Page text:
A: Yes sir. And thank you very much. The evolution this EP went through meant that I was constantly striving for a purposeful piece of work, no filler or throwaway, so I appreciate your kind words. We need to stop worrying about how many Twitter followers we have and start talking about what’s really going on. Too many people are suffering and getting a raw deal. We, as artists, can respond with truth and uplift our communities. Marvin Gaye, The Staple Singers, Curtis Mayfield, Public Enemy, Joni Mitchell – these are artists that stood up and represented the truth and used their gift to implement positive change. Cher once said, “If I’m not worrying about whether there’ll be food on my table tonight, I should be worrying about why there won’t be food on other people’s table tonight.” We all need to follow that. There has to be more to our gift than promoting ourselves. In the long run, what do you have that gift for and who are you serving? I try to ask myself this question as often as possible.

BL!: Another thing that stuck out for me was the line “Unaware of exactly why we are existing” from Just Babies. Can you explain a little more about where this came from?

A: I realised that no matter how good or bad a person’s actions and words may seem, everybody is ultimately just trying to make their way through life. We’re all asking why we’re here, and looking for an understanding as to what our contribution is supposed to be. True satisfaction arguably comes from understanding what that contribution is. No one has all the answers. All anyone really wants is to be loved. And sometimes we do crazy things in an attempt to find that love. That line is interesting to me now because I’m currently reading a book about past lives: it explores the idea that we do make a choice to be born but, the older we get, the more about our pre-life decisions we forget. I wonder why…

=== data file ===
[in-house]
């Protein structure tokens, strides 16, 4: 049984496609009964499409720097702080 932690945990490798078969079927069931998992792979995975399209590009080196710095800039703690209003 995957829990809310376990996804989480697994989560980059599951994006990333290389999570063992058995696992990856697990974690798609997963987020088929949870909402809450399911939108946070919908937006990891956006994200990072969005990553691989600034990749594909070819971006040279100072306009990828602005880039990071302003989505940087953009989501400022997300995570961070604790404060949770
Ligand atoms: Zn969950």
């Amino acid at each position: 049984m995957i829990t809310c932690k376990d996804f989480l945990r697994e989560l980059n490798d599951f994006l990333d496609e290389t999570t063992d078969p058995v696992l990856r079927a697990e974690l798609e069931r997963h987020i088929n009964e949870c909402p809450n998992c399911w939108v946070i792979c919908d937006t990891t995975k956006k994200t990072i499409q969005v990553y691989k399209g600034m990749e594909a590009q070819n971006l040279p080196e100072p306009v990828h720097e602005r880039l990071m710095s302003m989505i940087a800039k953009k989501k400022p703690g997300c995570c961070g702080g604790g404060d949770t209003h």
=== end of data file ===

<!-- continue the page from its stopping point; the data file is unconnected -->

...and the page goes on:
"It's important to note as well that, conceptually, this EP is about the relationship between artistic and spiritual ecstasy. Same chemicals released in the body, same reactions, same feelings." Amique

BL!: Your spirituality has a complex but great relationship with funk on Oh! The Ecstasy. I get the impression, though, that for you it would be difficult to separate the two vibes as distinct entities…

A: I am one person and, as such, an honest piece of work will reflect that truth. Also, people need to understand that funk is a deeply spiritual genre of music. History teaches us that funk was always about uplifting people and implementing positive change, both spiritually and socially. It’s important to note as well that, conceptually, this EP is about the relationship between artistic and spiritual ecstasy. Same chemicals released in the body, same reactions, same feelings. I wanted this EP to give YOU a sense of ecstasy and therefore break through any walls you put up, and maybe inspire that third eye to open a little…

BL!: Do you think we could all do with a little bit more cosmic wisdom in our lives?

A: Yes. Know thy self. There is something much bigger going on around us and within us; we need to get smart.

BL!: A few years back you worked on a production about American human rights activist Bayard Rustin at Liverpool’s International Slavery Museum (A Reflection Of Time On Two Crosses). Could you see yourself doing more production work like that in the future?

A: Yes, absolutely. I’m currently working on a production with some incredible writers that will take me in another direction artistically and tell a hugely important story. As for Bayard, I’m so honoured to be an instrument in telling his story in some way. He is someone we NEED to be talking about and learning from.

BL!: What do you prefer, performing or creating?

A: They are one and the same thing, and I am in a state of constant gratitude that I can do both. Both are like meditation for me and keep me simultaneously grounded and in a state of ecstasy. What a blessing!